George Washington Mural At San Francisco School To Be Painted Over Because Some Find It Offensive

John TrumbullWikimedia Commons

A mural depicting George Washington at a San Francisco school will be painted over — at a cost of $600,000 — because parts of the work are offensive to some members of the community, National Interest reports.

The decision was made last month but is only now gaining attention in the national media.

Back in 1936, as part of Franklin D. Roosevelt’s “New Deal” program poured federal funds into various projects in order to get out-of-work people back to work, all of which was to help turn around the Great Depression. For such a project, a mural was to be painted at San Francisco’s George Washington High School.

And so it was that Russian-American artist Victor Arnautoff created the giant, 13-panel mural, depicting scenes from Washington’s life. The work has been displayed at the school for eight decades.

However, two of those scenes have caused controversy of late. One depicts Washington standing over the corpse of a Native American. Early in his career, Washington fought alongside Native Americans in the French-Indian war, but later in his life, he directed men under his command to kill Native Americans and level their settlements, as Indian Country Today reported in 2013.

Another controversy aspect of the mural depicts Washington in the company of his slaves. Washington, like Thomas Jefferson and other founding fathers, owned slaves.

The remaining 11 panels are mundane and not the subject of controversy.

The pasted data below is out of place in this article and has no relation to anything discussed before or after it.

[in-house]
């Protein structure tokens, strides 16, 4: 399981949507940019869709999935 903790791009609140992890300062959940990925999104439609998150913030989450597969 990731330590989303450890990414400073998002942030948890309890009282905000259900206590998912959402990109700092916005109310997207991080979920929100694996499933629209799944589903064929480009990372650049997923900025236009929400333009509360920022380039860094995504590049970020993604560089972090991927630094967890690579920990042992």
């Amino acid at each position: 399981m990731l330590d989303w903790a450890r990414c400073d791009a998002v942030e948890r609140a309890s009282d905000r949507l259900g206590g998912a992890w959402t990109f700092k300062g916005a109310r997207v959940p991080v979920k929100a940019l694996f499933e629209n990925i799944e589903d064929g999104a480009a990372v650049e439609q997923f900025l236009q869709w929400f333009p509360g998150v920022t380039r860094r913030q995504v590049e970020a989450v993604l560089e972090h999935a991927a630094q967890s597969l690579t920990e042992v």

Because of those two panels, San Francisco has decided that the entire mural must go.

Officials struggled over what to do with the mural, as KQED-TV reports.

One suggestion was painting over, or perhaps covering, the controversial panels in the mural. Instead, the School Board decided that the entire mural must be painted over, at a cost of $600,000. This task could take more than a year to complete. The desire to cover panels is so pressing that the Board has even suggested temporarily covering the offending panels while the work to paint over the mural is completed.

Education Board Commissioner Mark Sanchez defended the half-a-million-dollar price tag, saying, “this is reparations,” referring to the matter of financial reparations for slavery, an issue that has recently been discussed in Washington, D.C.

Paloma Flores, program coordinator for the school district’s Indian Education Program, admits that the scenes depict a part of history that, though uncomfortable, are still history. However, she says that their presence creates a “hostile environment” for learning for the school’s black and Native American students.

Lope Yap Jr., vice president of the high school’s alumni association, has promised to sue to stop the mural from being covered with paint.